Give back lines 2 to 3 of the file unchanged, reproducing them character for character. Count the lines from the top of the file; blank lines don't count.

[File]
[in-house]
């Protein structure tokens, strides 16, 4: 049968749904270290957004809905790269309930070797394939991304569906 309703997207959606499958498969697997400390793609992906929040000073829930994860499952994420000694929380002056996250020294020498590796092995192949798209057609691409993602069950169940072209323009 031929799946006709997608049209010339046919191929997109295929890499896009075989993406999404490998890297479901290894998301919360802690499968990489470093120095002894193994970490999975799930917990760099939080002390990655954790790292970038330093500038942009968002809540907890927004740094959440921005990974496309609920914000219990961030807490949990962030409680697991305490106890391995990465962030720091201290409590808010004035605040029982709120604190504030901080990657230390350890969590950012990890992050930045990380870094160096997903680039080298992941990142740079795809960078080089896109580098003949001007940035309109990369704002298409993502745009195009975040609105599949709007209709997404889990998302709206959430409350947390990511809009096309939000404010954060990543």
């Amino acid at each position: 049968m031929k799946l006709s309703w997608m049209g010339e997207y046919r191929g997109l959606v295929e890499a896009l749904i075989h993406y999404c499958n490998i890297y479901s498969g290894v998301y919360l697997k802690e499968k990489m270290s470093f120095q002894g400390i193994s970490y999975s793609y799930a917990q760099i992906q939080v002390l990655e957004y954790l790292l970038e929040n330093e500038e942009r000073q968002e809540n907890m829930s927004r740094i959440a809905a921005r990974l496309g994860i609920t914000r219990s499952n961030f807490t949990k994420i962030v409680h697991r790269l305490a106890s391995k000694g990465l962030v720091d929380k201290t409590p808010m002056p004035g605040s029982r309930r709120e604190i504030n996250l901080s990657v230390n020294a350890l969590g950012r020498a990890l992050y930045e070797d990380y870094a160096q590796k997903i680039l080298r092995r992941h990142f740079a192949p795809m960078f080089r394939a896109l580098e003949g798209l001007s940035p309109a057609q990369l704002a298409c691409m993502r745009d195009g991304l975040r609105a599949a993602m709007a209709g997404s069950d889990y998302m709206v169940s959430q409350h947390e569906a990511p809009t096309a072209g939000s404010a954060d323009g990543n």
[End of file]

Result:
């Protein structure tokens, strides 16, 4: 049968749904270290957004809905790269309930070797394939991304569906 309703997207959606499958498969697997400390793609992906929040000073829930994860499952994420000694929380002056996250020294020498590796092995192949798209057609691409993602069950169940072209323009 031929799946006709997608049209010339046919191929997109295929890499896009075989993406999404490998890297479901290894998301919360802690499968990489470093120095002894193994970490999975799930917990760099939080002390990655954790790292970038330093500038942009968002809540907890927004740094959440921005990974496309609920914000219990961030807490949990962030409680697991305490106890391995990465962030720091201290409590808010004035605040029982709120604190504030901080990657230390350890969590950012990890992050930045990380870094160096997903680039080298992941990142740079795809960078080089896109580098003949001007940035309109990369704002298409993502745009195009975040609105599949709007209709997404889990998302709206959430409350947390990511809009096309939000404010954060990543």
């Amino acid at each position: 049968m031929k799946l006709s309703w997608m049209g010339e997207y046919r191929g997109l959606v295929e890499a896009l749904i075989h993406y999404c499958n490998i890297y479901s498969g290894v998301y919360l697997k802690e499968k990489m270290s470093f120095q002894g400390i193994s970490y999975s793609y799930a917990q760099i992906q939080v002390l990655e957004y954790l790292l970038e929040n330093e500038e942009r000073q968002e809540n907890m829930s927004r740094i959440a809905a921005r990974l496309g994860i609920t914000r219990s499952n961030f807490t949990k994420i962030v409680h697991r790269l305490a106890s391995k000694g990465l962030v720091d929380k201290t409590p808010m002056p004035g605040s029982r309930r709120e604190i504030n996250l901080s990657v230390n020294a350890l969590g950012r020498a990890l992050y930045e070797d990380y870094a160096q590796k997903i680039l080298r092995r992941h990142f740079a192949p795809m960078f080089r394939a896109l580098e003949g798209l001007s940035p309109a057609q990369l704002a298409c691409m993502r745009d195009g991304l975040r609105a599949a993602m709007a209709g997404s069950d889990y998302m709206v169940s959430q409350h947390e569906a990511p809009t096309a072209g939000s404010a954060d323009g990543n």